With Tim and Sharine replaced by Liz, we made our way down towards the northern coast of France, aiming towards Lezardrieux. Lezardrieux is France’s answer to Dartmouth, with pink granite, cider and lots of bottles of Pouilley Fume. The sun came out for our crossing though despite some great SW winds early on we had to motor for the second half of the journey. Still, spending the next 24 hours drinking cider made up for the lack of the sail.
We anchored up at Creux harbour and as the sun went down Tim and I nipped ashore for a quick exploration and then back again to spend an evening of getting drunk whilst at anchor. We explored intellectual topics – just how fishy is fish from the north sea – and looked at the stars.
What didn’t help, however, was the autohelm playing havoc with the steering. It kept locking up! It was starting to get so bad that it was taking over the steeting of Barnacle Bill, often pointing us in the direction of immediate danger. As we approached the south of Sark, heading towards an eastern cardinal warning us of very shallow water, we decided to take drastic action.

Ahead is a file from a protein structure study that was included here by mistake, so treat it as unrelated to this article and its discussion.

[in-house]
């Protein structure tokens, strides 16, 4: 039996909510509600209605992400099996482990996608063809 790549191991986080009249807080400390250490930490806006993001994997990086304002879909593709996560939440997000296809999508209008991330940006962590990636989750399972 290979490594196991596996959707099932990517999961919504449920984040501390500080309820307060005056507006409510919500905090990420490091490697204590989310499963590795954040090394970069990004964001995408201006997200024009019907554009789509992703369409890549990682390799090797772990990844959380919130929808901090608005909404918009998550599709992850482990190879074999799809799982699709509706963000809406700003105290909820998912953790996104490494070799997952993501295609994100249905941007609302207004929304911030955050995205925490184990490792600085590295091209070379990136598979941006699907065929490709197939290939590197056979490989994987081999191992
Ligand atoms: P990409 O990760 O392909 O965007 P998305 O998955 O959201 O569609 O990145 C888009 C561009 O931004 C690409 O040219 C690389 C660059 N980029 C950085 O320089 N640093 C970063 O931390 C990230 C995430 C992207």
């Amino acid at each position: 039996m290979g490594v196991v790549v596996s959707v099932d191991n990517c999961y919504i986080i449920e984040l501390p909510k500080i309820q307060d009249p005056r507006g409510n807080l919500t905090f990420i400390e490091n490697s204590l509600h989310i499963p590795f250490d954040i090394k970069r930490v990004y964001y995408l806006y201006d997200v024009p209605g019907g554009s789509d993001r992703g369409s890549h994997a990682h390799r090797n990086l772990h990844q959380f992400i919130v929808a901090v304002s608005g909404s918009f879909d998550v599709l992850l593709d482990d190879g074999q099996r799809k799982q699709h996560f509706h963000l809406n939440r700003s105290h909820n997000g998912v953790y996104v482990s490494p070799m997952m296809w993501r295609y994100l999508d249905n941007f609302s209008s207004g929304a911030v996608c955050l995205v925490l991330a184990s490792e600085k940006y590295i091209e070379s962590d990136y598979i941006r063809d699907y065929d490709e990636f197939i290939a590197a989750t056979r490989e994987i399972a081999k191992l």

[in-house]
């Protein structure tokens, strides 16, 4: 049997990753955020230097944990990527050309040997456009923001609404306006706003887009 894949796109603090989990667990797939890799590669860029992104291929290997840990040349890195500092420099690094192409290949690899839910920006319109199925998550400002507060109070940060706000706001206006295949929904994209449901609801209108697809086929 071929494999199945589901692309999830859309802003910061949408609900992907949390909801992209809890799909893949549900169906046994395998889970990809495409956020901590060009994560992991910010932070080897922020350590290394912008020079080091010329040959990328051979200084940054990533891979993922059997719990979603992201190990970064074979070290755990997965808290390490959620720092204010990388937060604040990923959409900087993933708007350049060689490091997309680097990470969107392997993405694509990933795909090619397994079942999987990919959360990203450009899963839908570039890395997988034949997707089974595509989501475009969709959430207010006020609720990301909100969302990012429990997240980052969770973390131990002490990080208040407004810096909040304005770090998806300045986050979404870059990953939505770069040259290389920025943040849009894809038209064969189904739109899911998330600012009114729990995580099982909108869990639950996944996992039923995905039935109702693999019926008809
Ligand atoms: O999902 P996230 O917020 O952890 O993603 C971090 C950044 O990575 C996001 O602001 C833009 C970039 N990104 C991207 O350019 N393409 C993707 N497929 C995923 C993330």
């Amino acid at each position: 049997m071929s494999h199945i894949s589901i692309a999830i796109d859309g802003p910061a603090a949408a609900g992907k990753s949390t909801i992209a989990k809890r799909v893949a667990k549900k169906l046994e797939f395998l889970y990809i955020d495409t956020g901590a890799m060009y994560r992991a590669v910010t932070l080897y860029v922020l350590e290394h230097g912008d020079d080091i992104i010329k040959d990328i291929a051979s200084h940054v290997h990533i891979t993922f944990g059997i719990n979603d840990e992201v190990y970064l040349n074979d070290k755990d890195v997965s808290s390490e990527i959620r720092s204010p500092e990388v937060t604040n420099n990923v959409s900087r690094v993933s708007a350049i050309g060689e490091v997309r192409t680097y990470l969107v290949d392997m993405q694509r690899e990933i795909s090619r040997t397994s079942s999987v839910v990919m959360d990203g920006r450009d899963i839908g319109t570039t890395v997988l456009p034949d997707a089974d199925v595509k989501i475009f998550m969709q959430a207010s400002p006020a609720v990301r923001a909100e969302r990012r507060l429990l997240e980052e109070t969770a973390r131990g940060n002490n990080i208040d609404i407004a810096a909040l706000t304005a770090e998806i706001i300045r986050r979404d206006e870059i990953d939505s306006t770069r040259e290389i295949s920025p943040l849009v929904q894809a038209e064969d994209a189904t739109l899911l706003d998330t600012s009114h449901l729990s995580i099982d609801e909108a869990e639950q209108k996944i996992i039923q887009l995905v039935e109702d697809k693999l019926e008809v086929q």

A rather amusing incident occurred today. Due to an administrative cock up with the marina the English power-boat users next to us had been directed to someone else’s berth. That someone else was a rather snotty-nosed Belgian couple in a very expensive yacht who decided to turn up later that morning.
Jon had spent much time explaining the basics of passage planning. We had sat down each evening to plan our route for the next day. In Portsmouth we had to decide where we were planning to head to next and we debated two options: either head west towards Devon and Cornwall in the south west of the UK, or sail due south towards Cherbourg.
I started the morning off hunting for a fishing line. The local fishing shop was closed (I thought fishermen got up early) so I hung around the fisherman’s pontoon, looking like I was after a different type of cruise. A bloke walked past in wellies, arms loaded with tats – gotta be a fisherman, I thought – so I asked him if he could help. Sure enough he was about to head out to sea for a day’s work so I wandered down to his boat with him, chatting skate and whiting.